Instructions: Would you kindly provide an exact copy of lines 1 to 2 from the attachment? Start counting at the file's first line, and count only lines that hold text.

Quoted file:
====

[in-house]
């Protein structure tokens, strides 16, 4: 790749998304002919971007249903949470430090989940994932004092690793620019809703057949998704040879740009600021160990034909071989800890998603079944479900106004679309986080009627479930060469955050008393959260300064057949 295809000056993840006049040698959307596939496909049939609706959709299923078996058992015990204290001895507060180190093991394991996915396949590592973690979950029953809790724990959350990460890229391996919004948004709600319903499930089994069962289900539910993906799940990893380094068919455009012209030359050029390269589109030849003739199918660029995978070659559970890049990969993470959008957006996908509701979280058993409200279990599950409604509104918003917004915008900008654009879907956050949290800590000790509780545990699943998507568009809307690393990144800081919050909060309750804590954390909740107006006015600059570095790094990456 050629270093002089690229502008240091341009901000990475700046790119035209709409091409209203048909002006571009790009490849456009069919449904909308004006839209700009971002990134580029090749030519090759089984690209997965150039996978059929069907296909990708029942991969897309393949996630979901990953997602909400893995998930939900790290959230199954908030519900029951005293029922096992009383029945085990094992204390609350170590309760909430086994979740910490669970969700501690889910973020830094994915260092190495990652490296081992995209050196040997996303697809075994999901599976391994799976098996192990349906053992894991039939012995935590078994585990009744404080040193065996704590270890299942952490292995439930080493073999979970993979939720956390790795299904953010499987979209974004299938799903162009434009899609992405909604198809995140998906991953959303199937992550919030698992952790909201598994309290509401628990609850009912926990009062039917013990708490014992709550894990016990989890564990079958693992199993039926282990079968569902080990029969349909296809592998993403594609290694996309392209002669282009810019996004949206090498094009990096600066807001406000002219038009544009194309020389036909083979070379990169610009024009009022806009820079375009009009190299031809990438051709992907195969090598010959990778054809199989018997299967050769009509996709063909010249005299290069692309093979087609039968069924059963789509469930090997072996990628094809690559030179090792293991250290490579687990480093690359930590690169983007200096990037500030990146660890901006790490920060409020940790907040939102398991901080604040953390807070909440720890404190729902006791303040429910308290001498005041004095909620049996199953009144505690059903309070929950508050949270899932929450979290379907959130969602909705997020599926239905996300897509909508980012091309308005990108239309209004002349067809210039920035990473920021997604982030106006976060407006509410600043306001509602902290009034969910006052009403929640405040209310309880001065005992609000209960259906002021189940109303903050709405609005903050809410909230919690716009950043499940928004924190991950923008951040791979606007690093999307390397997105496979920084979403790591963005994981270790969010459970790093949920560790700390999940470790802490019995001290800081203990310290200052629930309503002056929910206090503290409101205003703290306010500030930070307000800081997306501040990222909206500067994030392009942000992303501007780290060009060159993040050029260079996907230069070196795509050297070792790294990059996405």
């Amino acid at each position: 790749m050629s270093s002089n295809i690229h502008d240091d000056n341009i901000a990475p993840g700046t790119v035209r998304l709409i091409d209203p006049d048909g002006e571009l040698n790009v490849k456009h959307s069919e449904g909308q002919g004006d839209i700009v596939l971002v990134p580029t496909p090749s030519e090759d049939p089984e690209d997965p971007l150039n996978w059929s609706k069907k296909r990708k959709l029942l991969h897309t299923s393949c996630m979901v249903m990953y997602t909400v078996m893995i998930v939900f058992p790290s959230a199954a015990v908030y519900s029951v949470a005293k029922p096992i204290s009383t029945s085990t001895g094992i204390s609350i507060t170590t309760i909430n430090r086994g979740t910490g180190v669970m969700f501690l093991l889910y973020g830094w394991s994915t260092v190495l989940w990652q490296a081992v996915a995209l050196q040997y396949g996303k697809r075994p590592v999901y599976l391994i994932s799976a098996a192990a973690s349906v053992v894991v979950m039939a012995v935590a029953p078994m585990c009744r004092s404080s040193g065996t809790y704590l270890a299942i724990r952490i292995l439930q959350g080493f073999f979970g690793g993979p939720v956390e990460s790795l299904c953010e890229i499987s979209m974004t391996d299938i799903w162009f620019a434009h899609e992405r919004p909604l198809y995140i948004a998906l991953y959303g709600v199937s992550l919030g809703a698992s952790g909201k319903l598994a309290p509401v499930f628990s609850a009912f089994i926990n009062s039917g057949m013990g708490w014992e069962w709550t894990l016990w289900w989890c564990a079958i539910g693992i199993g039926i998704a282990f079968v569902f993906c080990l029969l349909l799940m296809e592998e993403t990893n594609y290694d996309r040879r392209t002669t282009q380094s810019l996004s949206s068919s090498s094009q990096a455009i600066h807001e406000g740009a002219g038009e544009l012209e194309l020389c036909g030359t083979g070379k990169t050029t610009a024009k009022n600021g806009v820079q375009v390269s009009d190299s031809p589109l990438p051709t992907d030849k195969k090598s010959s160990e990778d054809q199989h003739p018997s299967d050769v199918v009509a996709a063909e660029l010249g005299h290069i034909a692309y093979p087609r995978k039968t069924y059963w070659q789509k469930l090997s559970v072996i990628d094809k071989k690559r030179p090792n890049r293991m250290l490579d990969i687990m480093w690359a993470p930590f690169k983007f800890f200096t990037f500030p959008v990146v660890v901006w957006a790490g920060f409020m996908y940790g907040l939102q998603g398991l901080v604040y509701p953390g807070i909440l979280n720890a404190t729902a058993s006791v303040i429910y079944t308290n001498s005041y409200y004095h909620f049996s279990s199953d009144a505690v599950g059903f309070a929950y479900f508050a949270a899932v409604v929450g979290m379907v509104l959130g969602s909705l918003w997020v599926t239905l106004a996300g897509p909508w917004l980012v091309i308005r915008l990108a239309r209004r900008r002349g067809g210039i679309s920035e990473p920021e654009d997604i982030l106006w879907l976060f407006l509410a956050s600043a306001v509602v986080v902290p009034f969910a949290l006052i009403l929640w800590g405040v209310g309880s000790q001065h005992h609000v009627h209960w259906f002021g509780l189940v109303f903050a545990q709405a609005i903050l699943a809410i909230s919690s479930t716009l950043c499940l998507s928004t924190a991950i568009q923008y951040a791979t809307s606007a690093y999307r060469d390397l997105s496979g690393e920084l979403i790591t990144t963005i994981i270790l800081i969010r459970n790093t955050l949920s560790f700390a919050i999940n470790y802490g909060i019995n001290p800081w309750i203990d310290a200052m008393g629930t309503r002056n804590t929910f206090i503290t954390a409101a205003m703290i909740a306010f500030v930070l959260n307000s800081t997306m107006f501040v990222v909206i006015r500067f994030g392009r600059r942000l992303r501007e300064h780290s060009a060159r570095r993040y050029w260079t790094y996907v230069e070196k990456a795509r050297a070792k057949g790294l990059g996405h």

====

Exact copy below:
[in-house]
């Protein structure tokens, strides 16, 4: 790749998304002919971007249903949470430090989940994932004092690793620019809703057949998704040879740009600021160990034909071989800890998603079944479900106004679309986080009627479930060469955050008393959260300064057949 295809000056993840006049040698959307596939496909049939609706959709299923078996058992015990204290001895507060180190093991394991996915396949590592973690979950029953809790724990959350990460890229391996919004948004709600319903499930089994069962289900539910993906799940990893380094068919455009012209030359050029390269589109030849003739199918660029995978070659559970890049990969993470959008957006996908509701979280058993409200279990599950409604509104918003917004915008900008654009879907956050949290800590000790509780545990699943998507568009809307690393990144800081919050909060309750804590954390909740107006006015600059570095790094990456 050629270093002089690229502008240091341009901000990475700046790119035209709409091409209203048909002006571009790009490849456009069919449904909308004006839209700009971002990134580029090749030519090759089984690209997965150039996978059929069907296909990708029942991969897309393949996630979901990953997602909400893995998930939900790290959230199954908030519900029951005293029922096992009383029945085990094992204390609350170590309760909430086994979740910490669970969700501690889910973020830094994915260092190495990652490296081992995209050196040997996303697809075994999901599976391994799976098996192990349906053992894991039939012995935590078994585990009744404080040193065996704590270890299942952490292995439930080493073999979970993979939720956390790795299904953010499987979209974004299938799903162009434009899609992405909604198809995140998906991953959303199937992550919030698992952790909201598994309290509401628990609850009912926990009062039917013990708490014992709550894990016990989890564990079958693992199993039926282990079968569902080990029969349909296809592998993403594609290694996309392209002669282009810019996004949206090498094009990096600066807001406000002219038009544009194309020389036909083979070379990169610009024009009022806009820079375009009009190299031809990438051709992907195969090598010959990778054809199989018997299967050769009509996709063909010249005299290069692309093979087609039968069924059963789509469930090997072996990628094809690559030179090792293991250290490579687990480093690359930590690169983007200096990037500030990146660890901006790490920060409020940790907040939102398991901080604040953390807070909440720890404190729902006791303040429910308290001498005041004095909620049996199953009144505690059903309070929950508050949270899932929450979290379907959130969602909705997020599926239905996300897509909508980012091309308005990108239309209004002349067809210039920035990473920021997604982030106006976060407006509410600043306001509602902290009034969910006052009403929640405040209310309880001065005992609000209960259906002021189940109303903050709405609005903050809410909230919690716009950043499940928004924190991950923008951040791979606007690093999307390397997105496979920084979403790591963005994981270790969010459970790093949920560790700390999940470790802490019995001290800081203990310290200052629930309503002056929910206090503290409101205003703290306010500030930070307000800081997306501040990222909206500067994030392009942000992303501007780290060009060159993040050029260079996907230069070196795509050297070792790294990059996405």